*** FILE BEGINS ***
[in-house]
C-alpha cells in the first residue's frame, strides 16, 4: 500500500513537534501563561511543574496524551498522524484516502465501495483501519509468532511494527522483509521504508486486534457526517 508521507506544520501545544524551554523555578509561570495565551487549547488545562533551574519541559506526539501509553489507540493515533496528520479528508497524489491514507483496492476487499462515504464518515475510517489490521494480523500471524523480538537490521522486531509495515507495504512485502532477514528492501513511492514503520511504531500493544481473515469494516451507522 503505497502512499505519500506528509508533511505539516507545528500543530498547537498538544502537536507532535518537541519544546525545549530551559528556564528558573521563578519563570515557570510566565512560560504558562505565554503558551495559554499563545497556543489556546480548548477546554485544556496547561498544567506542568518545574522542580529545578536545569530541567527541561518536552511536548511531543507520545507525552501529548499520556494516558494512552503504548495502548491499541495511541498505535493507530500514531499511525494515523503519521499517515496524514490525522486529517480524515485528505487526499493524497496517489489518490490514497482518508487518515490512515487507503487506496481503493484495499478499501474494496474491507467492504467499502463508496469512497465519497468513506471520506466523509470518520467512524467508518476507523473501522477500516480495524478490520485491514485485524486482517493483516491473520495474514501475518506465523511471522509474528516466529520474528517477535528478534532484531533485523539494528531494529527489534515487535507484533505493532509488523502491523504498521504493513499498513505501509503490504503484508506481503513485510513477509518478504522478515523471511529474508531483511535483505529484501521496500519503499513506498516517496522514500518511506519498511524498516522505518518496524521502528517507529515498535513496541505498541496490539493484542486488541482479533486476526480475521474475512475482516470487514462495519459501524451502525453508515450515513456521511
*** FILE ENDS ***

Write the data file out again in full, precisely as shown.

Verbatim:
[in-house]
C-alpha cells in the first residue's frame, strides 16, 4: 500500500513537534501563561511543574496524551498522524484516502465501495483501519509468532511494527522483509521504508486486534457526517 508521507506544520501545544524551554523555578509561570495565551487549547488545562533551574519541559506526539501509553489507540493515533496528520479528508497524489491514507483496492476487499462515504464518515475510517489490521494480523500471524523480538537490521522486531509495515507495504512485502532477514528492501513511492514503520511504531500493544481473515469494516451507522 503505497502512499505519500506528509508533511505539516507545528500543530498547537498538544502537536507532535518537541519544546525545549530551559528556564528558573521563578519563570515557570510566565512560560504558562505565554503558551495559554499563545497556543489556546480548548477546554485544556496547561498544567506542568518545574522542580529545578536545569530541567527541561518536552511536548511531543507520545507525552501529548499520556494516558494512552503504548495502548491499541495511541498505535493507530500514531499511525494515523503519521499517515496524514490525522486529517480524515485528505487526499493524497496517489489518490490514497482518508487518515490512515487507503487506496481503493484495499478499501474494496474491507467492504467499502463508496469512497465519497468513506471520506466523509470518520467512524467508518476507523473501522477500516480495524478490520485491514485485524486482517493483516491473520495474514501475518506465523511471522509474528516466529520474528517477535528478534532484531533485523539494528531494529527489534515487535507484533505493532509488523502491523504498521504493513499498513505501509503490504503484508506481503513485510513477509518478504522478515523471511529474508531483511535483505529484501521496500519503499513506498516517496522514500518511506519498511524498516522505518518496524521502528517507529515498535513496541505498541496490539493484542486488541482479533486476526480475521474475512475482516470487514462495519459501524451502525453508515450515513456521511